History to be made in Annapolis-to-Newport Race
Published on May 12th, 2023
History will be made during the 2023 Annapolis-to-Newport Race when the 38th biennial edition gets underway on June 4 and 5. For the first time ever, an all-women crew will be competing on the 473 nm course.
Leading the Change! — a program in alignment with the renowned Magenta Project — is a team consisting of seven female sailors racing Kyrie, a Tartan 41000 owned by Annapolis resident Beth Berry.
This project is mission-driven and rooted in the values of equity, inclusion, environmentalism, and youth development. Skipper Maya Hoffman is organizing the Leading the Change! program with assistance from boat captain Emma Janson and navigator Chelsea Carlson Freas.
Other members of the crew are Callie Dawson (bow), Lily Flack (trimmer), Ellie Menezes (trimmer) and Leah Sweet (speed coach). The average age of the crew is 26 with Dawson the youngest at age 16.
Dawson was a member of Team Bitter End, which became the first all-female youth team to complete the Newport-to-Bermuda Race. Flack, 20, is a product of the acclaimed MudRatz program that provides high-level racing opportunities for youth sailors and is currently a member of the St. Mary’s College of Maryland intercollegiate dinghy team.
The Magenta Project is a collective of passionate, dedicated sailors committed to creating equal access and opportunities for women in sailing.
Established by crew members of the successful Team SCA campaign for the 2014-15 Volvo Ocean Race, the Magenta Project mission is “developing pathways and generating opportunities for more equity and inclusion in sailing, leading with gender.” It is based on the principal values of collaboration, diversity, opportunity, challenge, and performance.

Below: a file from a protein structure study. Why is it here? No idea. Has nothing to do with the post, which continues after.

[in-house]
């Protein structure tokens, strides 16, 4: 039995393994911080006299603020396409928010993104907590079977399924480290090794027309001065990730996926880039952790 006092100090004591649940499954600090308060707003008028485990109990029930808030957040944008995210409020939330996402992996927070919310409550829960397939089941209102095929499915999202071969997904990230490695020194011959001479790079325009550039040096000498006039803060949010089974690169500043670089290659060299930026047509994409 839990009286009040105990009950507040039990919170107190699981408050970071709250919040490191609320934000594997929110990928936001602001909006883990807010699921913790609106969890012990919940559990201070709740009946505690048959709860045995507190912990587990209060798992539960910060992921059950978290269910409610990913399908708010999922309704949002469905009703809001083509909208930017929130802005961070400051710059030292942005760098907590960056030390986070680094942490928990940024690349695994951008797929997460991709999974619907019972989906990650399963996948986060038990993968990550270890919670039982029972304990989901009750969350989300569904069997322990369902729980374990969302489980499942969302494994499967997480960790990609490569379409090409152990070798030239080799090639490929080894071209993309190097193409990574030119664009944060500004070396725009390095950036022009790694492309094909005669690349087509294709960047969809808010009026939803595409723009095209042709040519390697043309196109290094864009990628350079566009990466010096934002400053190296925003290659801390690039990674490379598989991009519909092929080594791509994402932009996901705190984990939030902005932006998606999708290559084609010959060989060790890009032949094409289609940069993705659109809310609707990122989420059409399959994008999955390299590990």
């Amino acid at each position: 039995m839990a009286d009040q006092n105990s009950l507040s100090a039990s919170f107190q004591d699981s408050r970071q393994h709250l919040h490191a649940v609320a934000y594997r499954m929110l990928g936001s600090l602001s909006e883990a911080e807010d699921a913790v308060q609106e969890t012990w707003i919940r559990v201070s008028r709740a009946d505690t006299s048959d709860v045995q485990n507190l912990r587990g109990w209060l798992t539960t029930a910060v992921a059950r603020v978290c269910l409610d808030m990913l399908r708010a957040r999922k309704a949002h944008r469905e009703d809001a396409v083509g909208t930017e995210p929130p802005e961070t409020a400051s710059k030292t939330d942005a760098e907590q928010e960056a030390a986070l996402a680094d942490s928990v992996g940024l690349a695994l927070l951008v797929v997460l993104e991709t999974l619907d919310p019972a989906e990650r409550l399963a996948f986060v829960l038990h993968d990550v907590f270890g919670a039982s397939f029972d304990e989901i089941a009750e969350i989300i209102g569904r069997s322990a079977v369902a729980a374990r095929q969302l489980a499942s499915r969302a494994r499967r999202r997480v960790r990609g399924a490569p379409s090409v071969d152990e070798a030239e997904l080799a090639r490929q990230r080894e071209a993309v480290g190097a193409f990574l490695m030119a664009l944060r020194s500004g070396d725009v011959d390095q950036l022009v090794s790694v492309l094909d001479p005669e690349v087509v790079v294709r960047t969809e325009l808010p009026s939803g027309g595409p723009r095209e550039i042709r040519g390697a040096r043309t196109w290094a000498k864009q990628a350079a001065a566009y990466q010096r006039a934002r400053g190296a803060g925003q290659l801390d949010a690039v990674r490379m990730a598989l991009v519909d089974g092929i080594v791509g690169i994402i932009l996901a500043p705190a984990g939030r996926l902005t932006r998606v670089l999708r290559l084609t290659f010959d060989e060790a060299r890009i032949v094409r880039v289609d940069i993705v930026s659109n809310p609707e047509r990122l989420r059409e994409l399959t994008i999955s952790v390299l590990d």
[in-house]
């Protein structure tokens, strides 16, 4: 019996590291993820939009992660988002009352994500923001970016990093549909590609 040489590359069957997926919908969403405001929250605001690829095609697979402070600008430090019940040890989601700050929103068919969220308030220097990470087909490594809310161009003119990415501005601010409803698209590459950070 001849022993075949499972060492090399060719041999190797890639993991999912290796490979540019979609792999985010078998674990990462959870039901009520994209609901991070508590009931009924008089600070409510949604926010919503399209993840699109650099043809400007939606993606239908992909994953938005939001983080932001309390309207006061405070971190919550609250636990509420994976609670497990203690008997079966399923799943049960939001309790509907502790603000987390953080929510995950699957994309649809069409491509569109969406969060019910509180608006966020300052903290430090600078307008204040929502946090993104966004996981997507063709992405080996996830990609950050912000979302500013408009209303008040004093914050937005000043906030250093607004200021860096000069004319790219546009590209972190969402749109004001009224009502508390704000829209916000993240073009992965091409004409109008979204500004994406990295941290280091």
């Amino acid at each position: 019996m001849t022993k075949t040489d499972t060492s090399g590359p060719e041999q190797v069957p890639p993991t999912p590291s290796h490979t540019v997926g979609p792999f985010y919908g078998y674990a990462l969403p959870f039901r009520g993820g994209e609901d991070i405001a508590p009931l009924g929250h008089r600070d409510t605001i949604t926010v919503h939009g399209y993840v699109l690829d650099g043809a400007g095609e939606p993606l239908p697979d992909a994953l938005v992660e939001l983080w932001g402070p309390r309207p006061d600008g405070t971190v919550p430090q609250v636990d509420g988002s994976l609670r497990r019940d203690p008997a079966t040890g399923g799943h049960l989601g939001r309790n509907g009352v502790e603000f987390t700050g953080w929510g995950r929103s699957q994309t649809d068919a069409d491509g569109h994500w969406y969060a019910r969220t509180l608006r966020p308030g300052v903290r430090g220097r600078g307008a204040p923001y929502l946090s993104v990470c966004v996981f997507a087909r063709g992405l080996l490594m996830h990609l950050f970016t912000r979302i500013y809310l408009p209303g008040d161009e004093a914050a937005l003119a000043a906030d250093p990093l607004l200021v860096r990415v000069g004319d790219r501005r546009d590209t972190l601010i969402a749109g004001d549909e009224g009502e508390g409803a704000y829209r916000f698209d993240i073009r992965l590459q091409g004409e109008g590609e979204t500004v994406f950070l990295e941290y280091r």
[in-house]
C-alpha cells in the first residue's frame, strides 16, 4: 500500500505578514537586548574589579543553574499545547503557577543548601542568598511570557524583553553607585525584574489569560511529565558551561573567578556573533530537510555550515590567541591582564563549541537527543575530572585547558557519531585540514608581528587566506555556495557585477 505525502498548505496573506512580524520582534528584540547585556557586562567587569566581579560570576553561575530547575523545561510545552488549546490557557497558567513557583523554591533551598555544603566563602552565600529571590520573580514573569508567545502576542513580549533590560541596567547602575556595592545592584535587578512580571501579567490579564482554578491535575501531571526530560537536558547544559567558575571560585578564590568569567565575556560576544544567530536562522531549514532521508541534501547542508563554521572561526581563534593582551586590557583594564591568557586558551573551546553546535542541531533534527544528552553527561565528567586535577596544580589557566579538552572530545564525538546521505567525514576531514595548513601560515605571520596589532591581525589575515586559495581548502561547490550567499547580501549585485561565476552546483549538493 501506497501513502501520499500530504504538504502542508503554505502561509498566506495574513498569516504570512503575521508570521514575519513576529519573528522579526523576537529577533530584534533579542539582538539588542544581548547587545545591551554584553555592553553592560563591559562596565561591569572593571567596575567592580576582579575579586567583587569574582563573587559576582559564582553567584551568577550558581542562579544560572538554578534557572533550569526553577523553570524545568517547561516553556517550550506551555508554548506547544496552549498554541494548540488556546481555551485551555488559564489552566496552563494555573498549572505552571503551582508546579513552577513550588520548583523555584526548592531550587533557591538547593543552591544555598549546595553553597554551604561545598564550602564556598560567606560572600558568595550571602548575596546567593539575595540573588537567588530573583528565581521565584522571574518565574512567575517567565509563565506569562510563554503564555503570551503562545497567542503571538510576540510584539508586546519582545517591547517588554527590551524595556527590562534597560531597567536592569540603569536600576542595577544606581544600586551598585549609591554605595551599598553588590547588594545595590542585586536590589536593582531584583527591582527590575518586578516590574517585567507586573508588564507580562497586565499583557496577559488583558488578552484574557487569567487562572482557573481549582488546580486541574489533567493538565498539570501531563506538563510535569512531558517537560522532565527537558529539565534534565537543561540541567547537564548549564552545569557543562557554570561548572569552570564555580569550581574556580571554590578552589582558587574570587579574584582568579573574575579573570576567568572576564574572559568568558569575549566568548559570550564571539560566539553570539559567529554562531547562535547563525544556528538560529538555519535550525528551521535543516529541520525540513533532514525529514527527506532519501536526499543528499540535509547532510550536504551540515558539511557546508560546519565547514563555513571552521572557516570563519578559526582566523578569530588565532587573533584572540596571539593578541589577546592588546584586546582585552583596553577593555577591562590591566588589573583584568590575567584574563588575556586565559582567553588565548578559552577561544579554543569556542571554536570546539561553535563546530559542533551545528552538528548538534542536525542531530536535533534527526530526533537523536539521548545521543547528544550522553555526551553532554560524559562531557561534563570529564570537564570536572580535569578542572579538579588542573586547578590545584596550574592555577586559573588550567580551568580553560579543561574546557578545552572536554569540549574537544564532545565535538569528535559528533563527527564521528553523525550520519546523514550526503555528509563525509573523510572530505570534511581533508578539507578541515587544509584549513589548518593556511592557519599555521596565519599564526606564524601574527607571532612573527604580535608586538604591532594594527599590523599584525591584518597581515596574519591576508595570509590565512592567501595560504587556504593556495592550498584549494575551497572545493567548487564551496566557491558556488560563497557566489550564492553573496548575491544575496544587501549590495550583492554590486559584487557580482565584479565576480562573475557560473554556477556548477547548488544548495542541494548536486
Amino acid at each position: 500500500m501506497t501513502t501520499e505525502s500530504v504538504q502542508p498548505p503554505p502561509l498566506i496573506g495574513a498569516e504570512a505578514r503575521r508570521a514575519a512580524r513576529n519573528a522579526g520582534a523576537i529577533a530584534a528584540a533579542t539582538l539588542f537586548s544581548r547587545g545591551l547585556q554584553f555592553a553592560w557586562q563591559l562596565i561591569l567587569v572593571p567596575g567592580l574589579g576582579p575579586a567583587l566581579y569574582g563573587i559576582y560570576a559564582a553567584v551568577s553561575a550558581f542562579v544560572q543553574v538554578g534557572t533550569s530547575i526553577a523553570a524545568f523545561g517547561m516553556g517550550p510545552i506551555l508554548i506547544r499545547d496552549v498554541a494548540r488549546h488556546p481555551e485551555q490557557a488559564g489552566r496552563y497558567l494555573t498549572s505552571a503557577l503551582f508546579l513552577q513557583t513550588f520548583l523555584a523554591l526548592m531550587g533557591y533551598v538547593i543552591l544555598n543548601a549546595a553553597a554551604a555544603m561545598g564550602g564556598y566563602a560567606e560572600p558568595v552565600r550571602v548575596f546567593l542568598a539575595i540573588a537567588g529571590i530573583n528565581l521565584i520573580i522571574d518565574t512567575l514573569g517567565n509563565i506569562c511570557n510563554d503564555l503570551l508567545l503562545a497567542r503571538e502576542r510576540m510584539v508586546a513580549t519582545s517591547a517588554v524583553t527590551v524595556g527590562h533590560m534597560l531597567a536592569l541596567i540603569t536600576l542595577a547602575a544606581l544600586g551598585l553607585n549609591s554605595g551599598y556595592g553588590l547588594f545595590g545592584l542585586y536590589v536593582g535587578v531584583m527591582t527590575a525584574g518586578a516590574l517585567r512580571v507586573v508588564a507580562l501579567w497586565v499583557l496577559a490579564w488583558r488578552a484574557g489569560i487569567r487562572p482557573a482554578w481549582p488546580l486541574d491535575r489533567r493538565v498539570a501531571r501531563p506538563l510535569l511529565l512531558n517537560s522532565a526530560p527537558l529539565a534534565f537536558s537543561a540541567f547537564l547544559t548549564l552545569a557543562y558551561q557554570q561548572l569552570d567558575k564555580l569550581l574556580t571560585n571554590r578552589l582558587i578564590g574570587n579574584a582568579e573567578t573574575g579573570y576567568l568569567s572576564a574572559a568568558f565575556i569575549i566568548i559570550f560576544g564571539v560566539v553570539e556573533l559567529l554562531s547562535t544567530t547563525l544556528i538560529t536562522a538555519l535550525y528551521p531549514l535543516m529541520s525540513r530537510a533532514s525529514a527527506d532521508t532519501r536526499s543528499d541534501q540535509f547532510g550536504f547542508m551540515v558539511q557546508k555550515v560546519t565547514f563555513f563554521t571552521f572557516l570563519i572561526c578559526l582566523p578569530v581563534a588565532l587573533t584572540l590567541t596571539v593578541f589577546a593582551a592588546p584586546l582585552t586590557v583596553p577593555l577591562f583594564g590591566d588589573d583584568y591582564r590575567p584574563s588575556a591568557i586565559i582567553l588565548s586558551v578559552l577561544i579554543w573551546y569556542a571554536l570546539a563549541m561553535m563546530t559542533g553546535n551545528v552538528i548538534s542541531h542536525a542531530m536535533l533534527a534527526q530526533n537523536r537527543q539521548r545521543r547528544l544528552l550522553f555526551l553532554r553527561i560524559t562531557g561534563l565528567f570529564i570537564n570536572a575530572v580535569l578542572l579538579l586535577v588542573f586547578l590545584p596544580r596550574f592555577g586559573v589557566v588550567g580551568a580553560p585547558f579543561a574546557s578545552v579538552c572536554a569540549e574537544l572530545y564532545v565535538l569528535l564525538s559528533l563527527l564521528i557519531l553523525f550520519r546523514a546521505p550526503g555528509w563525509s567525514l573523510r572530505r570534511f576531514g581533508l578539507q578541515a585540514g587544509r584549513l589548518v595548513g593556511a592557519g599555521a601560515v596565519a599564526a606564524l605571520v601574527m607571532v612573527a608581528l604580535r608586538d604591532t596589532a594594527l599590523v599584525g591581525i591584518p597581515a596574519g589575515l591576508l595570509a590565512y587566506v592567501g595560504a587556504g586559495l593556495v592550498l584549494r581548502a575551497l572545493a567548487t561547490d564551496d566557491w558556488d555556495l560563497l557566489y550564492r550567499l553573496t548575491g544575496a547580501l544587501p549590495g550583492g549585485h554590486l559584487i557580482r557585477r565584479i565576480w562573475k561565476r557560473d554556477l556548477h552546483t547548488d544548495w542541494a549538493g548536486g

Now in its fifth year, the Magenta Project Mentoring Program provides opportunities for aspiring female sailors to excel and reach their potential in the sport. Each year, the program selects talented female sailors from across the world and pairs them with a mentor that is a highly accomplished and experienced sailor.
“What we’re doing is very aligned with the Magenta Project mission. Women are underrepresented in positions of leadership in offshore racing,” Hoffman said.
“We are fully committed to advancing women in the sport by gaining more access and becoming more competitive. Our intent with this Annapolis-to-Newport Race program is to give young women with experience, skills, and talent a chance to be leaders offshore.”
Hoffman spent summers living with her grandparents in Monterey, California, and learned to sail at age 8. She started racing dinghies at Monterey Peninsula Yacht Club then graduated to keelboats. She attended Mount Holyoke College and was a member of the Massachusetts-Amherst intercollegiate sailing team.
After graduating college, Hoffman lived in the Washington, D.C. area and got involved in racing on the Potomac River and Chesapeake Bay. She competed in buoy racing out of Herrington Harbor and raced Lightnings out of Severn Sailing Association and the Potomac River Sailing Association. She did several point-to-point distance races, including the renowned Governor’s Cup.
Hoffman spent six weeks with Oakcliff Sailing in Oyster Bay, New York and served as an onboard coach for Team Bitter End, a team consisting of seven students ages 16 to 18 from Lincoln High in Providence, Rhode Island. They trained aboard and raced a Farr 40 in Newport-to-Bermuda under the direction of Libby Greenhalgh, who was navigator for Team SCA and is one of the founders and directors for the Magenta Project.